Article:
The earliest known activity for Welcome Break was in 1973, when they were looking for a restaurant to take over the site of a former Shell petrol station on the south side of London. In 1995, Forte announced plans to add McDonald's as a service provider, but the process was halted when Granada acquired Fortes in a deal that included welcome-breakers in Britain, France, Germany, Italy, Spain and Italy. [Sources: 6]
    
Welcome Break has undergone many changes since then, as this page explains, and its forecourt strategy has changed significantly since then. Welcome Break is the oldest motorway name still in existence, but it is an old name that has been recycled and retained. Originally, its name had nothing to do with motorways or services - it was an "old name" recycled or "maintained" - but there is some evidence that this may have been the origin of the welcome crushers as we see them today. You would expect the "Welcome - Break" brand to apply to a wide range of services, not just Britain's roads and motorways, of course. [Sources: 3, 6]
    
Some people, including Welcome Break itself, will argue that the company went out of business in 1959 when the gradual opening of Newport-Pagnell was carried out by Fortes. Welcome Breaks headquarters moved to a purpose-built building in the village of Newport Pagansell and then to its current location in the city centre. [Sources: 6]
    
Like other operators at the time, Forte merged the management of Welcome Break with its own and began to equip it with a number of new facilities. In April 1984, the new motorway maintenance company Welcome break received a completely new red and cream logo and Fortes declared that they wanted to keep Welcome unmistakable on the existing motorway maintenance companies. With executives such as Rod McKie of Pavilion and Michael Guthrie as CEO and a new chief operating officer, the company also wants to focus on employee quality and satisfaction. [Sources: 3, 6]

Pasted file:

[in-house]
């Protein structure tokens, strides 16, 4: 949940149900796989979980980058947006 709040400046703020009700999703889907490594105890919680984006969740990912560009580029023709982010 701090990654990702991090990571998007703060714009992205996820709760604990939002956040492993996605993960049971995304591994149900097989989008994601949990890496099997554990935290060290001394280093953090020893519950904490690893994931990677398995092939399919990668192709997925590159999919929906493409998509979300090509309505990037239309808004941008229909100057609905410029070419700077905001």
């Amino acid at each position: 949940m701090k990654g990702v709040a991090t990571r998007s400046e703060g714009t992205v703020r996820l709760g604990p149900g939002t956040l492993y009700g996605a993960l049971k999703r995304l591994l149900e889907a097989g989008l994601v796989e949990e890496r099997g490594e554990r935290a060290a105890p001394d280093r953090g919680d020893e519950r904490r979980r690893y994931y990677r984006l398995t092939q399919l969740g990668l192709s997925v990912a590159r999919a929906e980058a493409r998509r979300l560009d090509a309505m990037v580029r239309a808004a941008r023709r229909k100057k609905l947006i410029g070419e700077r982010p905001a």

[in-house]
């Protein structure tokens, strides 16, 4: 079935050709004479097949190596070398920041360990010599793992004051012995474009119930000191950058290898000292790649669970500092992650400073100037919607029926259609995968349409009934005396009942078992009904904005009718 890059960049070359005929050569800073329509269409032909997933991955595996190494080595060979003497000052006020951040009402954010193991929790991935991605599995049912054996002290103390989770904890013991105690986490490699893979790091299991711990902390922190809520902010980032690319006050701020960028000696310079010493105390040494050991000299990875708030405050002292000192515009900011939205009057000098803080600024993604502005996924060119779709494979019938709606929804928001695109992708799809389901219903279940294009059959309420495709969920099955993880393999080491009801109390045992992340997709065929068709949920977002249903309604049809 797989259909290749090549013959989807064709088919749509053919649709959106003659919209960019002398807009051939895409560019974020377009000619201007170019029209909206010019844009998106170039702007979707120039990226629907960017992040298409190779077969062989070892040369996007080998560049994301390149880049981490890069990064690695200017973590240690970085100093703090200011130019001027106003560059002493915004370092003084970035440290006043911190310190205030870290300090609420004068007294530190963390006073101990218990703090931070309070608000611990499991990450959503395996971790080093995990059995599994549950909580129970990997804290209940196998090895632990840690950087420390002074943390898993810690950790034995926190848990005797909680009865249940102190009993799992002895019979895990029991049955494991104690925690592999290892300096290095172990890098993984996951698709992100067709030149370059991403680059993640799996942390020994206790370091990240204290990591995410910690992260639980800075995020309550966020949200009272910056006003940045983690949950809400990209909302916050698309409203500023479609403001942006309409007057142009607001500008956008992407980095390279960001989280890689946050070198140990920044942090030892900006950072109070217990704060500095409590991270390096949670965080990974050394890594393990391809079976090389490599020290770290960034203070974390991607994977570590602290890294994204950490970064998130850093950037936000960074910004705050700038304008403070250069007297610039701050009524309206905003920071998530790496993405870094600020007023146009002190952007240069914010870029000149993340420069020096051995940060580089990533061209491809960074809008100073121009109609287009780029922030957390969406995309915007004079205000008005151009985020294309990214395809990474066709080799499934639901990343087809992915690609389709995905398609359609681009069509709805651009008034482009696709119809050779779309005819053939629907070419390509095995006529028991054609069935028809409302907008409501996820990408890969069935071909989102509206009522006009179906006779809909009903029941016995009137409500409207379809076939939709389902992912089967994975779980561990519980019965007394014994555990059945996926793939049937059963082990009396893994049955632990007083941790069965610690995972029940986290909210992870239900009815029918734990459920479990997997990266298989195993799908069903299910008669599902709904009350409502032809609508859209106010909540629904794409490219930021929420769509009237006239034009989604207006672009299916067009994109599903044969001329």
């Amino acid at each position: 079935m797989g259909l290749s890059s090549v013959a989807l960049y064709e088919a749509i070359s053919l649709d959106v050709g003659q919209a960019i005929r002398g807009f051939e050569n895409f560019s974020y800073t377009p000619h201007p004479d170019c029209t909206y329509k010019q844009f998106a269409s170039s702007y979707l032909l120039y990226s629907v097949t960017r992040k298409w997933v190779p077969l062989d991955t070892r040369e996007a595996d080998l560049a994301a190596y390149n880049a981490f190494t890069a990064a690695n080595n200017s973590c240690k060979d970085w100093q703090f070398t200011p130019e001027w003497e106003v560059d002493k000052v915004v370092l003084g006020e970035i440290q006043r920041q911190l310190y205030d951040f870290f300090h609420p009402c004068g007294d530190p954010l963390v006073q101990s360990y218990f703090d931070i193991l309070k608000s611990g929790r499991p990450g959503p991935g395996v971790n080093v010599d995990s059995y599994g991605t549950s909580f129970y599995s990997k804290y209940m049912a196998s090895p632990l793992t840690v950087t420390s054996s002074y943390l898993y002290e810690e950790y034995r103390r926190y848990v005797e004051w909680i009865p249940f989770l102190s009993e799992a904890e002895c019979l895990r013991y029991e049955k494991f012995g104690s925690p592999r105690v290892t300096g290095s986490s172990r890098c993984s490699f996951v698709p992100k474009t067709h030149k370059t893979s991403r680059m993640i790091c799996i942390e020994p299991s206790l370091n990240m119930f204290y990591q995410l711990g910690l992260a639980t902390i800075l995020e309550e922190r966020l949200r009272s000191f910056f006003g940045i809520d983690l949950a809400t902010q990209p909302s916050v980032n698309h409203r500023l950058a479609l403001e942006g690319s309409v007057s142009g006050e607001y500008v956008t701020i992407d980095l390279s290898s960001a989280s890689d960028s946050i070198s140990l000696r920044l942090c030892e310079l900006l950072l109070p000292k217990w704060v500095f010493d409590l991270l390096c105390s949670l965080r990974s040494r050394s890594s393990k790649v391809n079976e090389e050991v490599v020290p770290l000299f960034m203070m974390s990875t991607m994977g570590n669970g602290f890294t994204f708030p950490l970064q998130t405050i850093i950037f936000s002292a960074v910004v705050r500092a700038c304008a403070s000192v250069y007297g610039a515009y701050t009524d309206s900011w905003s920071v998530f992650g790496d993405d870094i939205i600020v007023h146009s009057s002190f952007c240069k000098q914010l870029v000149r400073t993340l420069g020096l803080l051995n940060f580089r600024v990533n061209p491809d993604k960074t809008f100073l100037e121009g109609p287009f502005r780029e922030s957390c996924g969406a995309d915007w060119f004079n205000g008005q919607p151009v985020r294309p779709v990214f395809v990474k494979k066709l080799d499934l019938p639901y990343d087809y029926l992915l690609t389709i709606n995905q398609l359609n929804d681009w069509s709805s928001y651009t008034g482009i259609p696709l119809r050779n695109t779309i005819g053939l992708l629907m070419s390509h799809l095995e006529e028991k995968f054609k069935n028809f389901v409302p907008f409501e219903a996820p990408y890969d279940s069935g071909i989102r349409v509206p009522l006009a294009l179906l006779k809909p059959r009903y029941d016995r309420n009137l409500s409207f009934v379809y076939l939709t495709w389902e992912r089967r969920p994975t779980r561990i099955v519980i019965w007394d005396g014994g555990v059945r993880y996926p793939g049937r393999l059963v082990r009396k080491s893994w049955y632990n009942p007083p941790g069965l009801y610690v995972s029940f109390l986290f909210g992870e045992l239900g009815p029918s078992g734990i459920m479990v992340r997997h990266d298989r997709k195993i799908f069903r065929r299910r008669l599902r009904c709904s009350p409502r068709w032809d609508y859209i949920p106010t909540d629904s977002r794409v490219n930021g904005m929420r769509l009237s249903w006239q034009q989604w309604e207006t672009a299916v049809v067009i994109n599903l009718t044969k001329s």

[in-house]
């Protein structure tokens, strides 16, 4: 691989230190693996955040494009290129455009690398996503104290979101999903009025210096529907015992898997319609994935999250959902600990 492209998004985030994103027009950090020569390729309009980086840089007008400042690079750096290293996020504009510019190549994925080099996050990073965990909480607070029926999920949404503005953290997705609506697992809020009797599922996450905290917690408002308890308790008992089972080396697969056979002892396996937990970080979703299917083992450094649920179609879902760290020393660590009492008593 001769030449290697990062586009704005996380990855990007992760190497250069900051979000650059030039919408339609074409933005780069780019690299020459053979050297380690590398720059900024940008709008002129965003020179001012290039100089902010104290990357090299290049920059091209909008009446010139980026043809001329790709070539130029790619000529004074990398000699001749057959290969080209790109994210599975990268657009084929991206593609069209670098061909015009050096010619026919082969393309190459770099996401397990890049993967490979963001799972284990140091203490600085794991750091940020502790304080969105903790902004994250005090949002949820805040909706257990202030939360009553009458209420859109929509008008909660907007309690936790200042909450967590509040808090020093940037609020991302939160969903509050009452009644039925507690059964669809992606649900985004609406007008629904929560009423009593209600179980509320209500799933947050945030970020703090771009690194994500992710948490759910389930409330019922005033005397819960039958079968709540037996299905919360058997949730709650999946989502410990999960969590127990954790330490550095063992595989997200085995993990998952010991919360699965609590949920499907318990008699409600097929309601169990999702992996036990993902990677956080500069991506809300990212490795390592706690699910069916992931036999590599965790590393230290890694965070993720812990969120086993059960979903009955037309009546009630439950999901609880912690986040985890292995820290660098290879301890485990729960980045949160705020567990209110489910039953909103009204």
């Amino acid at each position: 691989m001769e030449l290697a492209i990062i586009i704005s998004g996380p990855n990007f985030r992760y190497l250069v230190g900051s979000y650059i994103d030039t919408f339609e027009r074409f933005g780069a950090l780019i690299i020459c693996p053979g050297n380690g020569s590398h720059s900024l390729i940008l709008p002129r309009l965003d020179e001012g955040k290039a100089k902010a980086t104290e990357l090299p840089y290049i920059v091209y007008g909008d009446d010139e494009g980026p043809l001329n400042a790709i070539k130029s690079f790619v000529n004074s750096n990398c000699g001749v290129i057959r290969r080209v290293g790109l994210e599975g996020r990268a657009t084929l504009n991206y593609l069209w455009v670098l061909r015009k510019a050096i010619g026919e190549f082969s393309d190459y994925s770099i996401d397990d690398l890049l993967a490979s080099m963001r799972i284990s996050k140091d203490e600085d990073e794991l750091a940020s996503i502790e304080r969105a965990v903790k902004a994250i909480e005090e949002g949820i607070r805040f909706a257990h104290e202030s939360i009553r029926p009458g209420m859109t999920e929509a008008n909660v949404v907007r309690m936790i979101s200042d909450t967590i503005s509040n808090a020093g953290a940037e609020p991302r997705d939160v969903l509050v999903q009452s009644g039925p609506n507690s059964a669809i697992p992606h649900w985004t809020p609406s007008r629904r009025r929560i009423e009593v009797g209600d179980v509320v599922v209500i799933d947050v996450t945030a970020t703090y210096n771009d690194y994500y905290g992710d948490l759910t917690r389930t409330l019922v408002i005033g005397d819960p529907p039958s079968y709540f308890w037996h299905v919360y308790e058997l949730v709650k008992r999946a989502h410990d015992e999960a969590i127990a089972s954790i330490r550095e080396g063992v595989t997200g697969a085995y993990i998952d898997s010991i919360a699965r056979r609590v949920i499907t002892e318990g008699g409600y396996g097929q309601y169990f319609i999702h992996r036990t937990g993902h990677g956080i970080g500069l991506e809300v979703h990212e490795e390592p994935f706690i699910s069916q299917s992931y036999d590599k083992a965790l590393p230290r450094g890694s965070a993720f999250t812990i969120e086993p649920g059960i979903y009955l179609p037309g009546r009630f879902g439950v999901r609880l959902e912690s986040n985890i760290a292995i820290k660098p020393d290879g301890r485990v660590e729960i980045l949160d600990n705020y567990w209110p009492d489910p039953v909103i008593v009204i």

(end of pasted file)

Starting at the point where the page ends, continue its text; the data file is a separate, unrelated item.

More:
Trusthouse and Forte, which once again enjoyed the Welcome Break brand, bought the motorway maintenance company Cote de France with a similar name in August 1986. This was Forte's new acquisition and although operationally separate from Welcome Break, it used much of Welcome Break's style as a starting point and was designed to be familiar to British road users. The money then lent to the Bank of England was borrowed in bonds, with Welcome Breaking acting as the main issuer. [Sources: 5, 6]
    

 

Sources:
    
[0]: https://www.irishtimes.com/business/retail-and-services/what-does-welcome-break-do-1.3584252
    
[1]: https://www.conveniencestore.co.uk/news/applegreen-to-acquire-majority-stake-in-welcome-break/570129.article
    
[2]: https://news.sap.com/2016/11/getting-a-welcome-break-from-high-employee-turnover-through-collaboration/
    
[3]: https://motorwayservicesonline.co.uk/Welcome_Break
    
[4]: https://en.wikipedia.org/wiki/Welcome_Break
    
[5]: https://www.globalcapital.com/article/k6f9jw9r5dzf/welcome-break-innovation-overcomes-received-wisdom
    
[6]: https://motorwayservicesonline.co.uk/History:Welcome_Break
    
[7]: https://signagelive.com/signagelive-and-saville-av-confirm-lg-webos-digital-signage-project-with-welcome-break/